How to repair your storm-damaged roof in San Antonio

How to repair your storm-damaged roof in San Antonio

Ian Seidler’s home sports a shiny copper roof that stands out as the only one made of metal in his Woodridge neighborhood on San Antonio’s northside. The Angie’s List member says he fought with his homeowners’ association for two years to install the unconventional $13,000 roof to prevent hail damage. “The previous shingle roofs all failed in an area that allowed water to cascade down the dining room wall,” Seidler says. “I had the roof repaired twice, and it didn’t do the job to stop the leaks.” Since the March installation, he says indoor waterfalls dried up.

When brutal heat combines with storms that produce damaging winds and drop golf-ball-sized hail, San Antonio residents may discover flapping shingles, broken windows and dented siding. “Every thunderstorm has a straight-line burst of wind,” says Walt Zaleski, a National Weather Service meteorologist. “At 50 to 60 mph, you start seeing damage to homes — trees toppling, power lines coming down, debris blown from your neighbor’s house, all of these are from straight-line winds.”

While storms most frequently hit San Antonio in the spring and early summer, homeowners hire experts to inspect and repair damage to roofs, windows and siding all year long, sometimes after discovering problems long after storms pass. Some contractors may offer off-season discounts. Ronnie Suarez, owner of highly rated Integrity Roofing in San Antonio took more than 500 calls about wind damage after February storms rolled through the area, and callers flooded the phone lines again when May storms hit. “The windstorms can cause significant leaks because the shingles in some cases have been blown right off the roof exposing the decking at times,” he says. “This has allowed rain to get into these homes and cause insulation, wood and Sheetrock damage.” 

Integrity offers off-season discounts and deals to Angie’s List members that give customers 20 to 30 percent off to help increase business from November to February, Suarez says.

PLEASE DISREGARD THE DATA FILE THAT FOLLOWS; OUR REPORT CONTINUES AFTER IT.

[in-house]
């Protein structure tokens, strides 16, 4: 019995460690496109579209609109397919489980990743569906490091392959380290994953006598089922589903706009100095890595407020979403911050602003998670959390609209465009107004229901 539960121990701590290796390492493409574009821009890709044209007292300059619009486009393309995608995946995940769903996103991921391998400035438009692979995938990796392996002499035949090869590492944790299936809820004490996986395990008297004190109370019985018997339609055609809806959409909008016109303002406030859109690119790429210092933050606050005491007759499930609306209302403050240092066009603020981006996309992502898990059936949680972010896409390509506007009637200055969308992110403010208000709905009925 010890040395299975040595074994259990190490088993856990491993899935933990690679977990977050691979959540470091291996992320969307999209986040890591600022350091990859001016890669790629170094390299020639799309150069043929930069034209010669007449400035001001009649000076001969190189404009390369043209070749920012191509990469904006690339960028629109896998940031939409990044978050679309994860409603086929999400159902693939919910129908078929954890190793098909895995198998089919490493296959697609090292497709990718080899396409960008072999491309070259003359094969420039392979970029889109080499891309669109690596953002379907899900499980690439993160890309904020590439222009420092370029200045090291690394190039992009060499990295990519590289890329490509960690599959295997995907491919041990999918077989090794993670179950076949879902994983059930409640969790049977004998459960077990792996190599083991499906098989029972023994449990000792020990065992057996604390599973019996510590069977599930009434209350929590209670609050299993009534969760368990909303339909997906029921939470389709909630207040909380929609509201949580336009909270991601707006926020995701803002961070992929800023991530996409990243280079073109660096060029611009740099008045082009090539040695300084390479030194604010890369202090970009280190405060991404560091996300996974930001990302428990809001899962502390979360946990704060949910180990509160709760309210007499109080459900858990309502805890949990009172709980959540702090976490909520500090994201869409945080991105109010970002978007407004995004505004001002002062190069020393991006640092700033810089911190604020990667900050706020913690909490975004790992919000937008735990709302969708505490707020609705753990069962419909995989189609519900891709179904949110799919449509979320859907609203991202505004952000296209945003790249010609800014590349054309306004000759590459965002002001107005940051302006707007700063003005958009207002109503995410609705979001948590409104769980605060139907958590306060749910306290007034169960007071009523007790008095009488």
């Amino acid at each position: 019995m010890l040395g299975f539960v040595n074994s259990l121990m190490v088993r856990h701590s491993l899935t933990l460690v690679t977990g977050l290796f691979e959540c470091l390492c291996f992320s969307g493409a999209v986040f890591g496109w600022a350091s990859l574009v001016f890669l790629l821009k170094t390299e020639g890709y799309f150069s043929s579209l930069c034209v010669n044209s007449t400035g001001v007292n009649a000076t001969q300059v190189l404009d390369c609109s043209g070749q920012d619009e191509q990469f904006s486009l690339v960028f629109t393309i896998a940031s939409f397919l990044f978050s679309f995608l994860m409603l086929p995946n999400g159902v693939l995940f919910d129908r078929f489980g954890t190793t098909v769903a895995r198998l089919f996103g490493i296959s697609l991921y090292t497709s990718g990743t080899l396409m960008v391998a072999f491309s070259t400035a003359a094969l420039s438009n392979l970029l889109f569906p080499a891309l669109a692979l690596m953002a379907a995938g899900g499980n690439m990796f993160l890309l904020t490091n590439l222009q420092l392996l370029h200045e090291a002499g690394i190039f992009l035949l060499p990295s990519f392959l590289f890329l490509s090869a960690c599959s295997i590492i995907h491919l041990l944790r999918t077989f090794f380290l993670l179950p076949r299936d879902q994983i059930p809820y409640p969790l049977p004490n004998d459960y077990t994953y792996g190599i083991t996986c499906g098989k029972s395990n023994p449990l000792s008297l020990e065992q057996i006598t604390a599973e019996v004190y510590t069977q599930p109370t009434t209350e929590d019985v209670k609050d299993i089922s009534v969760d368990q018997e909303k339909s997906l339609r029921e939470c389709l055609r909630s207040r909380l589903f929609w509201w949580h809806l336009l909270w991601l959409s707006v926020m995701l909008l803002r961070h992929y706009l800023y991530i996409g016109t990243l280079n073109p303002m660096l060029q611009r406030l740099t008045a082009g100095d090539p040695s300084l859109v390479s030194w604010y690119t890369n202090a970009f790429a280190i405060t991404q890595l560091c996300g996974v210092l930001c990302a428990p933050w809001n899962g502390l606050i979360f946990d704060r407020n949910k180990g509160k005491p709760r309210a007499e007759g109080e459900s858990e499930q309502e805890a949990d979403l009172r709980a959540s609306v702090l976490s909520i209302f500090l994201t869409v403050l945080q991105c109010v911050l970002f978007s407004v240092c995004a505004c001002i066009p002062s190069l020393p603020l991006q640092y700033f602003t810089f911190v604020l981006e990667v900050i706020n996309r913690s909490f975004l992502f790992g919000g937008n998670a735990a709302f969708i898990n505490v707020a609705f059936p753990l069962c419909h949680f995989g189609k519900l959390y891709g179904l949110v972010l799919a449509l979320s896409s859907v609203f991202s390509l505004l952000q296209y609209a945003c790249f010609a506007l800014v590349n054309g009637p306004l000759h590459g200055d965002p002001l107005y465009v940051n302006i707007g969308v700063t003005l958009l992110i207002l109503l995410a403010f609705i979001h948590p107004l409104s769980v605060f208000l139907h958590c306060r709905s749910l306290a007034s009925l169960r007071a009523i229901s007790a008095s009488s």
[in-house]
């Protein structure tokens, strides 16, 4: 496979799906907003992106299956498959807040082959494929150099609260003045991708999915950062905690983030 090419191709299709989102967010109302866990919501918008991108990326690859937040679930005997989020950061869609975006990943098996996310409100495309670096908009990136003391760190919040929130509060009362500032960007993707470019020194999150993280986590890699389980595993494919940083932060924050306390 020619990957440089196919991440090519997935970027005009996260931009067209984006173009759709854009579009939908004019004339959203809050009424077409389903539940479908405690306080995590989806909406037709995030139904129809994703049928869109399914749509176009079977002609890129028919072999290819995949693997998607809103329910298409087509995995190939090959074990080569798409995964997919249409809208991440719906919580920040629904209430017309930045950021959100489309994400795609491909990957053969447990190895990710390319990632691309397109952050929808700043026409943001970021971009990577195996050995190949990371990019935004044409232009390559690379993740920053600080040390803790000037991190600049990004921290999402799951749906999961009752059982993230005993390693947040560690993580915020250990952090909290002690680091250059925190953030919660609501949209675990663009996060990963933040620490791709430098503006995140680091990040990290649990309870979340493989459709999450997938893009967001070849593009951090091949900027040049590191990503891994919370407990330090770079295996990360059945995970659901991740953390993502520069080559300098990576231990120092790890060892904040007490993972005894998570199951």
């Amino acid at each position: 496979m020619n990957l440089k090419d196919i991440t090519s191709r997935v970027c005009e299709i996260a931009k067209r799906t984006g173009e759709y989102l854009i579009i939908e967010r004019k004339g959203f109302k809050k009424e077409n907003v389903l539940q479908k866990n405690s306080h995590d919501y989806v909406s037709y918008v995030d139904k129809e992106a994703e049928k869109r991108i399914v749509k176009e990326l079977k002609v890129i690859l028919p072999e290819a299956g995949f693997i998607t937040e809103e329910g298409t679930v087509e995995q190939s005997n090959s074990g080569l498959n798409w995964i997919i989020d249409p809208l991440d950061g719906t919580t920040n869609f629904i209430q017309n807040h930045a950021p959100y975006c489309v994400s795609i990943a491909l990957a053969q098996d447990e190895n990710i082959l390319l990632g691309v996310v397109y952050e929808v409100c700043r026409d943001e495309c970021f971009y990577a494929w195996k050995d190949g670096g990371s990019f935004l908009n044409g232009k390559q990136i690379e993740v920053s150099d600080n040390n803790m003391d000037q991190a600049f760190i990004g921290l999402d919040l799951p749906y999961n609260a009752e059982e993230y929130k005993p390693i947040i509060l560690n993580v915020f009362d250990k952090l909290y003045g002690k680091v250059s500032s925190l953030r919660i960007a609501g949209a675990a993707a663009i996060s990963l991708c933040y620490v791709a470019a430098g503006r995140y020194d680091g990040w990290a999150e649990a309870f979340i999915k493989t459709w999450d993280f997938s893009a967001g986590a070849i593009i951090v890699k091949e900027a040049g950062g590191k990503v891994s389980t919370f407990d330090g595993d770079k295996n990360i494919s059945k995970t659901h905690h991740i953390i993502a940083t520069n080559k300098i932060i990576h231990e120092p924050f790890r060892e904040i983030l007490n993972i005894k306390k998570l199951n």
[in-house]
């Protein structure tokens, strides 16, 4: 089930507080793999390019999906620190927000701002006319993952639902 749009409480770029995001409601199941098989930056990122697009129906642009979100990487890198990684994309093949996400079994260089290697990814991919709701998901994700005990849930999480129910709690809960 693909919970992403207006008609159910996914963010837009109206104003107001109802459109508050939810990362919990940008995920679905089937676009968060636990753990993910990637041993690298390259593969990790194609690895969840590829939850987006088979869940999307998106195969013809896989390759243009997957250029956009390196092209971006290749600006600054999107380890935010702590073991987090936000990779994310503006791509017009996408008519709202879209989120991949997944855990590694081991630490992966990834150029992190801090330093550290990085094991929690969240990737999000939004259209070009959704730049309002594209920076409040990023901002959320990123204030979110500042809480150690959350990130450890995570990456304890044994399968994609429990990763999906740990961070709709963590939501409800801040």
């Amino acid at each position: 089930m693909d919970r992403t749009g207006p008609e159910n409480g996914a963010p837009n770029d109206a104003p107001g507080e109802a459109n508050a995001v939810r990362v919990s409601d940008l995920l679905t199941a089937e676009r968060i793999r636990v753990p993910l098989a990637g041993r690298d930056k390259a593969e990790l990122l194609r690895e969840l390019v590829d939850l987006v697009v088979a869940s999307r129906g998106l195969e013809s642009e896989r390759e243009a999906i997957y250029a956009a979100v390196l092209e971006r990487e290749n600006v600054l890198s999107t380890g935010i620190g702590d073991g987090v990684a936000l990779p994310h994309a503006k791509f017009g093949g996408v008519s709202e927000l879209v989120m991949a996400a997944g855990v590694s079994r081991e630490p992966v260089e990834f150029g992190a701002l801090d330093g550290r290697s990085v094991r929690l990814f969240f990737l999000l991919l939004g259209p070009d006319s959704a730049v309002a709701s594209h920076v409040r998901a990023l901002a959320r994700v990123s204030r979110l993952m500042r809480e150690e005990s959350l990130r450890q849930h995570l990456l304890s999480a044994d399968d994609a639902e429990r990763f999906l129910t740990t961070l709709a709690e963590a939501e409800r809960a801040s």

The most costly damage San Antonio residents experience comes from hail and wind, including tornadoes, says Jerry Hagans, Texas Department of Insurance spokesman. “Hail is a very costly type of weather event because all of our buildings have roofs, and cars get damaged,” he says. Typical Texas homeowners insurance policies also cover loss from wind and hail, along with other year-round hazards like fire, lightning, smoke, explosion, theft and vandalism, according to the insurance department.

When damage occurs, Hagans recommends calling an insurance agent to assess the situation. The Department of Insurance suggests taking a property inventory before storms hit and if damage occurs, document it. Also keep expense receipts for work such as covering windows or roofs to prevent problems with reimbursement because many policies will cover these expenses when turned in with an official claim.

Besides seasonal storms, heat can shorten the life span of San Antonio roofs, says Steve Decker, owner of highly rated Decker Roofing, based in the Great Northwest area of San Antonio. The NWS recorded San Antonio’s 30-year average high temperature for June at 92 degrees, July at 95 and August 96, Zaleski says. Homeowners might spot this heat damage later in the year in the form of curled, blistered or cracked shingles, Decker says, and he recommends making repairs to prevent leaks from developing.

Members Phillip and Janet Conwell of Windcrest hired Decker Roofing to repair a roof on a rental property as well as inspect their home’s roof before selling it. They paid $3,400 for hail damage roof repairs at the rental in November 2011 after finding the company on Angie’s List. “They were very reasonable, and the tenant there was concerned because they have two little kids and didn’t want nails in the yard,” Phillip says. “They didn’t need to worry.”

 


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Roofing contractors use circles to mark places where hail damaged a roof. (Photo courtesy of Radiant Roofing)
Roofing contractors use circles to mark places where hail damaged a roof. (Photo courtesy of Radiant Roofing)

Scaling homes to repair leaks, damaged soffits and shingles comes with the territory for restoration teams who defy heights after storms roll through Dallas.

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